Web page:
As to the actual geostrategy.... well, there is no unified geostrategic outlook besides the consensus that China is the benchmark adversary and to a degree a strategy of containment is being pursued. IMO, there is a real dearth of geostrategic thinking in the U.S right now, and it didn't help that a number of great thinkers like Andy Marshall of the ONA have passed or moved on. You touch upon this with some of your comments, but basically a huge part of this is the serious dysfunction and lack of unity between the two parties - good luck trying to come up with a serious long-term strategic plan when there is little continuity and the focus could shift when the next President assumes power. That is why I laugh when I read that the Navy's upcoming force structure review will call for 534 ships. Not that I blame the Navy, we just have to be realistic about the lack of stability right now which really impacts on long term planning and geostrategic policy implementation.


In my opinion, there has been a lack of serious geostrategic thinking, based upon Realpolitik, in the upper echelons of the U.S. government since World War II. Far too often, nefarious operatives more interested in their Wall-Street business partners and clients, such as the Dulles brothers, have carved out their own private imperial provinces (at the State Department and CIA) and directed foreign policy for the benefit of their multinational clients in place of serious thinking based upon Realpolitik and the national interest. At other times, second-rate legacy graduates from Harvard (which seems to have some special connection to Washington), such as McNamara, have led the nation's foreign policy into disasters based upon simple-minded foolishness.

No one, in my opinion, did more damage to American foreign policy, however, than Kissinger (another Harvard fellow) who promoted what he called Realpolitik, but fundamentally misunderstood what Realpolitik was for 19th-century Germany and what it implied for America's global position during the Cold War period.

When we speak of "globalization," what we are really speaking about is "westernization." This must be clear before we can approach geo-strategic issues from the perspective of Realpolitik, and this is where Kissinger went wrong. Realpolitik is the strategic use the power of the state in a pragmatic manner to promote Enlightenment thinking so far as possible within the constraints of the real world. Maintaining open sealanes, free of piracy and other dangers, for example, would be a goal of Realpolitik, and one that the U.S. has pursued successfully.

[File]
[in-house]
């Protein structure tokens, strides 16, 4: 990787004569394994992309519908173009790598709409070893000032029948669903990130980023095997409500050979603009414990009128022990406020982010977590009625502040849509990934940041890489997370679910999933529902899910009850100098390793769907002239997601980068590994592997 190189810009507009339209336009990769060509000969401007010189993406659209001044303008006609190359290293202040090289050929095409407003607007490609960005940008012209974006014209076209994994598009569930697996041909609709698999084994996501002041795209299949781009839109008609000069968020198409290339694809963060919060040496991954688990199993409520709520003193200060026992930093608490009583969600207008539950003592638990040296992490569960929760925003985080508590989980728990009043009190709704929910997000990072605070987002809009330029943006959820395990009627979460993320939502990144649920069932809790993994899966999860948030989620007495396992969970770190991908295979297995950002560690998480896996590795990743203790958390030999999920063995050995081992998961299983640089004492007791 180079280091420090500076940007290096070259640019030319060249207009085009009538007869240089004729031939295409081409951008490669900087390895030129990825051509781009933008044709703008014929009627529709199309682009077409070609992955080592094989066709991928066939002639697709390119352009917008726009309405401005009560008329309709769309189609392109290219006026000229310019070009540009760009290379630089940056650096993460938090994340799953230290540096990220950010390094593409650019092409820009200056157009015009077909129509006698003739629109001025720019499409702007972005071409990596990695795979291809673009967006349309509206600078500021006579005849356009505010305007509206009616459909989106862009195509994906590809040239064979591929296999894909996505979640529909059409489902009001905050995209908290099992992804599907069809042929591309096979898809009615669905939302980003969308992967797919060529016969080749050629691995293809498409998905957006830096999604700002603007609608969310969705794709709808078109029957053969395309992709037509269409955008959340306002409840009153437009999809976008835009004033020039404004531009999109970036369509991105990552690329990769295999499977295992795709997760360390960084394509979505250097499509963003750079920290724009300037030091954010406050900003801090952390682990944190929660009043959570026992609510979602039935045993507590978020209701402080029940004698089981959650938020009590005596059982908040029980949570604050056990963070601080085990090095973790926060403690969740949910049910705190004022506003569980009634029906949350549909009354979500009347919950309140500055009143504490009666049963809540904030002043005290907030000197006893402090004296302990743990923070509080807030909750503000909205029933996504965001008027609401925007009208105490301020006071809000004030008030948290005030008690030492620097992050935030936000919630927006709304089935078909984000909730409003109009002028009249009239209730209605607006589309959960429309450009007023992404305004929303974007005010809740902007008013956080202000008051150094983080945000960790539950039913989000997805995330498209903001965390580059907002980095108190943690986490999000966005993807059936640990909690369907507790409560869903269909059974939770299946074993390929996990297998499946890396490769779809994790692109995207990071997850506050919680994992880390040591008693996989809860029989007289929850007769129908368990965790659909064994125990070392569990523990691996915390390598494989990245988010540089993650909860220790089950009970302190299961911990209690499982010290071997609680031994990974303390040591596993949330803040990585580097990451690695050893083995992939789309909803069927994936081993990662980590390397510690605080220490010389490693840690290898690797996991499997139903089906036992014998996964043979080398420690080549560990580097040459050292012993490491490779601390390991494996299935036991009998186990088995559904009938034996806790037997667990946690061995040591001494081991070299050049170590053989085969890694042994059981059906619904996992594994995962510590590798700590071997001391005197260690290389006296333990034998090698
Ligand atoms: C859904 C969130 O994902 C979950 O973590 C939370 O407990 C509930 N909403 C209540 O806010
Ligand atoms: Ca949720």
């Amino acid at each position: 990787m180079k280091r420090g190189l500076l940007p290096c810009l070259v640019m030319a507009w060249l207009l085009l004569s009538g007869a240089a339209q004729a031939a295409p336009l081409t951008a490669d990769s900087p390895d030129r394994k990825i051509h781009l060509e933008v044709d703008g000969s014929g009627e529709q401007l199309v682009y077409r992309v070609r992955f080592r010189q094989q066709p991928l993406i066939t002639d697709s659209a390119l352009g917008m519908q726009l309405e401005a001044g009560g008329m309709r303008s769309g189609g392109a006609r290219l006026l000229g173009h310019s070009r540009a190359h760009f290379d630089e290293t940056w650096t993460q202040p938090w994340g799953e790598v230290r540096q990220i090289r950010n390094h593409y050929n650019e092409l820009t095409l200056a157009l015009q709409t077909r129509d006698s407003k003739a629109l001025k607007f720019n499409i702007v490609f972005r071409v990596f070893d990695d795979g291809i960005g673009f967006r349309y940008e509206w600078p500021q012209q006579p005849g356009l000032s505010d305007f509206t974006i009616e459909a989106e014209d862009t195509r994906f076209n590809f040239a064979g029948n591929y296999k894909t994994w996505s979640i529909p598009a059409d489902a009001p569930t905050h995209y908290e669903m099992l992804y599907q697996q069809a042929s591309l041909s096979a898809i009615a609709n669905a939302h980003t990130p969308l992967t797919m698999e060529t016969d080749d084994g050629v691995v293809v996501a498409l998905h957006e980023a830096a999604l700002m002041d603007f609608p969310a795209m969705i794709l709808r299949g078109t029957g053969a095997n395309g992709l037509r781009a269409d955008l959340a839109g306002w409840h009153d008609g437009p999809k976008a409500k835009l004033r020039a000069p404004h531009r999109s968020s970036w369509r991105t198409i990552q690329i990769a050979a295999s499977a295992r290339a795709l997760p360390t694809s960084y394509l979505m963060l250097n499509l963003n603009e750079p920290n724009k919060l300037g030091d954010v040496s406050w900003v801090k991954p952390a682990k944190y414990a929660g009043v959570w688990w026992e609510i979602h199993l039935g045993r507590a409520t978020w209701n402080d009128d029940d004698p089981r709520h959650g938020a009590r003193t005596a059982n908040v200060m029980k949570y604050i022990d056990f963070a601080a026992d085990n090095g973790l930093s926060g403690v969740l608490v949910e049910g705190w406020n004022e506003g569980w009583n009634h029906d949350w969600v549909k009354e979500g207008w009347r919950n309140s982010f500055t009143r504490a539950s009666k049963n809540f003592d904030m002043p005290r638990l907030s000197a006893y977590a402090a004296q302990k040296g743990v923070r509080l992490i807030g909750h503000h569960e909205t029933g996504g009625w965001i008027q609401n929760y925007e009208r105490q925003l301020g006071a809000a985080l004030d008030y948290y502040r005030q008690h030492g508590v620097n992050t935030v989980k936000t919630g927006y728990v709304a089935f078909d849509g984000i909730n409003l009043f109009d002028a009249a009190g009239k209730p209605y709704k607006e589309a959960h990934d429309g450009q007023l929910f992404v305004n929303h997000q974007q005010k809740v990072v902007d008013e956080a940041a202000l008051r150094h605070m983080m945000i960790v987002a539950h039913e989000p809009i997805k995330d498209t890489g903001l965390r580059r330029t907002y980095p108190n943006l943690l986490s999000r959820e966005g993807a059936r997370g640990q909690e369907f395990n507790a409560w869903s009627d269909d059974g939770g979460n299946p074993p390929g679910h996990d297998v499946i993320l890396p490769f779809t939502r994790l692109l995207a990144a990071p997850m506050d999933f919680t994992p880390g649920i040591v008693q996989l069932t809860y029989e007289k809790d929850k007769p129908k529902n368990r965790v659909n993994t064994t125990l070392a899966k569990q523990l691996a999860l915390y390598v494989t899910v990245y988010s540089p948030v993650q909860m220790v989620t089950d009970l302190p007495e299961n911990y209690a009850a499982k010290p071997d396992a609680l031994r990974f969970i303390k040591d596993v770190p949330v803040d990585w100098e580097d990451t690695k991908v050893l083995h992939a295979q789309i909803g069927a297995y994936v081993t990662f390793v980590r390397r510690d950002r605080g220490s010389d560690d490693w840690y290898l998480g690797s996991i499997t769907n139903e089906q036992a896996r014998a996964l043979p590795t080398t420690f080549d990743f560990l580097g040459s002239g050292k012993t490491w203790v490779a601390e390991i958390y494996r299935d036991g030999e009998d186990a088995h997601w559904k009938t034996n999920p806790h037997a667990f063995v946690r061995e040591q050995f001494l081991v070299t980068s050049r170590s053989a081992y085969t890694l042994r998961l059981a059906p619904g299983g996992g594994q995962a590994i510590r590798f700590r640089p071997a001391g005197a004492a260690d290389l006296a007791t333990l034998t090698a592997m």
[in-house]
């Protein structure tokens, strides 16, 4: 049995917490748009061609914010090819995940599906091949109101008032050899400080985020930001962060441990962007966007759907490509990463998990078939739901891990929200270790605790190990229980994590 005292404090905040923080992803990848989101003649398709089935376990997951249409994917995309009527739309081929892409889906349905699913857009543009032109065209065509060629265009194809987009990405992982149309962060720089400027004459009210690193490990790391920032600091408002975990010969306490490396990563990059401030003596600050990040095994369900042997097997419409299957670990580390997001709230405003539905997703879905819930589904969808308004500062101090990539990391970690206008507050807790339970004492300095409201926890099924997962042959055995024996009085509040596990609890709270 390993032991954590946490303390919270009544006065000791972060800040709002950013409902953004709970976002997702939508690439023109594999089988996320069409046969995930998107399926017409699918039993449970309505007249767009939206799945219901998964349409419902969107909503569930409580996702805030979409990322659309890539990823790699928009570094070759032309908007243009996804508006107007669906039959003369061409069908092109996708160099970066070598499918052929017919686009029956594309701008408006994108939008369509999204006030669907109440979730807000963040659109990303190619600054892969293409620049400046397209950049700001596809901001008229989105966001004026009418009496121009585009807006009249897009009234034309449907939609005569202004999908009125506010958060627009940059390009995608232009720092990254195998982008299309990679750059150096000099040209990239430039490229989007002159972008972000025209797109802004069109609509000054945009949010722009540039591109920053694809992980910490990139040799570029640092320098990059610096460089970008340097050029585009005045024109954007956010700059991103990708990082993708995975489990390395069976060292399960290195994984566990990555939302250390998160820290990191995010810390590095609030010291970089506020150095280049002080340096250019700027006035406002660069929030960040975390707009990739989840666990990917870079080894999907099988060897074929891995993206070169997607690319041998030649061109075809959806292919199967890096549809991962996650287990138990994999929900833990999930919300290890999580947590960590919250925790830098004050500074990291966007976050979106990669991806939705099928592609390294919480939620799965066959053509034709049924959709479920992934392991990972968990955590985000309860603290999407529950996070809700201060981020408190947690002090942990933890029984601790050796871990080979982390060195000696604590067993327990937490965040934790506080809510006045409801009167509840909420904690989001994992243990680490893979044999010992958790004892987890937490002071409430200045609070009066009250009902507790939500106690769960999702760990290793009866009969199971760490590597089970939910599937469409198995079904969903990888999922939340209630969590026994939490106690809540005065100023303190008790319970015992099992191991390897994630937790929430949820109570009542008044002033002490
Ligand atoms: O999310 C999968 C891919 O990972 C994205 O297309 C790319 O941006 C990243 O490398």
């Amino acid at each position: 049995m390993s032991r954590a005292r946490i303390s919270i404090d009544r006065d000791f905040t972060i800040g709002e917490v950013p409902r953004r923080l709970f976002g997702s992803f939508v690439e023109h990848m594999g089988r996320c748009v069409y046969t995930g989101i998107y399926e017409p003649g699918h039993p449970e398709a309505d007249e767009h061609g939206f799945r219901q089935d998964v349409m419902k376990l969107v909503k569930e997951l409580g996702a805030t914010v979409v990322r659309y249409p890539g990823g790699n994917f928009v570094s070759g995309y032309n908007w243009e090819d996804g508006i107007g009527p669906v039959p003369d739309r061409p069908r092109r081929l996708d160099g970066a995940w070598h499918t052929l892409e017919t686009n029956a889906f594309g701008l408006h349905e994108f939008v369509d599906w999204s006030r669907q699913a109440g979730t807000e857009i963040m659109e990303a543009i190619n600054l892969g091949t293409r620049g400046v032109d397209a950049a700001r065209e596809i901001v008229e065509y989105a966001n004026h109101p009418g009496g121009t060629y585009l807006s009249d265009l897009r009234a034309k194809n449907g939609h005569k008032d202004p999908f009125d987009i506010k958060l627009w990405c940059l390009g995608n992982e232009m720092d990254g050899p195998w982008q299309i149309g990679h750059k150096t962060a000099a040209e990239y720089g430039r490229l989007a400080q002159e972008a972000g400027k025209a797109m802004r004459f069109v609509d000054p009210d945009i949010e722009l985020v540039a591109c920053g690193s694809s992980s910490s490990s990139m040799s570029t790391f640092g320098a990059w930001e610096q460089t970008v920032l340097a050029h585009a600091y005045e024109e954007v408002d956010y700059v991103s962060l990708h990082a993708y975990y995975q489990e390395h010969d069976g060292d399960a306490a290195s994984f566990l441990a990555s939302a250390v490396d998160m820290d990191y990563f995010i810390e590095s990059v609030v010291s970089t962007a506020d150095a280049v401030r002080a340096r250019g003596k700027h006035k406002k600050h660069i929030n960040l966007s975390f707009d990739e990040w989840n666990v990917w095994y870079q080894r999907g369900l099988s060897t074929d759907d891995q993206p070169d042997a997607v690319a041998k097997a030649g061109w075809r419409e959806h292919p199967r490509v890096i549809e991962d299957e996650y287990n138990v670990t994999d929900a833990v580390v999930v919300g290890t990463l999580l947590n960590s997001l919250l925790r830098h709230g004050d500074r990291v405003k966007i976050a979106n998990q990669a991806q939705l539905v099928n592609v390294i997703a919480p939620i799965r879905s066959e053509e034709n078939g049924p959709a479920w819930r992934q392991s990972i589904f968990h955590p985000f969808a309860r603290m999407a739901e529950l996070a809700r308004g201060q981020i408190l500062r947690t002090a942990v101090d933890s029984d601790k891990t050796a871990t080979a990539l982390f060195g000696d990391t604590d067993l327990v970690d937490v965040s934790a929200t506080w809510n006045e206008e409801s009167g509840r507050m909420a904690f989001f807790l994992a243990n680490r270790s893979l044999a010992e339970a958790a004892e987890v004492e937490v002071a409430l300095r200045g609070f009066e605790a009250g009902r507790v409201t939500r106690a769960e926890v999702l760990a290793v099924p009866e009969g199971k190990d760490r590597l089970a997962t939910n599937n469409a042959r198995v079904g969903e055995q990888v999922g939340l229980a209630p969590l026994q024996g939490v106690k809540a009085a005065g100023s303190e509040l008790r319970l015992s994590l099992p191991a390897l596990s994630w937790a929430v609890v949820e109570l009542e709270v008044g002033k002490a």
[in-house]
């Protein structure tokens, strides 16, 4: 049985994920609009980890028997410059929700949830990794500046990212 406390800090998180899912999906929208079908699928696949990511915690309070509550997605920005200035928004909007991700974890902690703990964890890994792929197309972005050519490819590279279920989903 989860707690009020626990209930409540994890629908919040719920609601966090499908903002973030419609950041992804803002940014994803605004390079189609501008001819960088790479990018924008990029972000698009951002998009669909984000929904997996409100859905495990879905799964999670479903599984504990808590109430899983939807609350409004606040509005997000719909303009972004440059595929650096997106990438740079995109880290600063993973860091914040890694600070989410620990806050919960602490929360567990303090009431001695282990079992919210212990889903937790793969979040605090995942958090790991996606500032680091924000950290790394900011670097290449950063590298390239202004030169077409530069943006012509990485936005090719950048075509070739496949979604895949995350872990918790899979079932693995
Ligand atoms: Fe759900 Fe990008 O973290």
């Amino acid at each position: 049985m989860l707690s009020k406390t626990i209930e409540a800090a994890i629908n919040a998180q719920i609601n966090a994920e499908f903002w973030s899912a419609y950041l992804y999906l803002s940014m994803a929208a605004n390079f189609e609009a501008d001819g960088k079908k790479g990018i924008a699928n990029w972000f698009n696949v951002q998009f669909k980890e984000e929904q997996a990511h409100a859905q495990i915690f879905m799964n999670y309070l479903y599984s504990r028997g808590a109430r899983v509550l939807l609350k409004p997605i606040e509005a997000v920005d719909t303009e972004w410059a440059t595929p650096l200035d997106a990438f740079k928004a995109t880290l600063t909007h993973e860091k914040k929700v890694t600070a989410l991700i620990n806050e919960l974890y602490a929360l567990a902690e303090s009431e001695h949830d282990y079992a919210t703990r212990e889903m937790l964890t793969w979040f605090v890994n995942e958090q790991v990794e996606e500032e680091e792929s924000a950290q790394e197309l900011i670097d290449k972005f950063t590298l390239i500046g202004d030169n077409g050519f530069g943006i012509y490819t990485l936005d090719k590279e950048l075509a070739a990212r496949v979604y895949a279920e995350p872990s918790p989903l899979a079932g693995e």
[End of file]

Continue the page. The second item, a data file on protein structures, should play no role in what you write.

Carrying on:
Unfortunately, instead of the values of the Enlightenment, Kissinger viewed consensus as the ultimate basis for global stability. He felt if he could build consensus between China, Russia, The U.S. and Western Europe, then even the Communist nations would somehow, by magic maybe, conform themselves to Enlightenment, liberal ideas. This is why he pursued detante with Communist Russia and naively thought that he could open Communist China to free trade. He thought that by building consensus, he was building long-term stability. He wanted to be the Metternich of his age, but his was not the age of Metternich, and no long-term consensus can be built between nations that pursue free trade and open sea lanes and Communist nations that view all forms of commerce as inherently illicit.

The lesson of the first two world wars was that colonial mercantilism and the unrestrained national competition for resources leads to global wars. The alternative was a system of exchange in an international marketplace rather than in walled-off colonial fiefdoms. While the U.S. has done an excellent job after the Second World War of securing international trade routes and incorporating former colonial rivals, such as England, Japan, and Germany, into a Pax-Americana market, they have never successfully incorporated China or Russia into that order.

With Russia, the opportunity was there to do so in 1989, but again there was little or no geo-strategic thinking. Kissinger's detente (which then would have been appropriate for Russia in terms of Realpolitik) was replaced with neo-con, Wall-Street-style imperialism, ala Dulles. Russia was looted by Wall-Street financiers and their friends in Russia (whom the media now refers to as "oligarchs")and never properly incorporated into the Pax-Americana.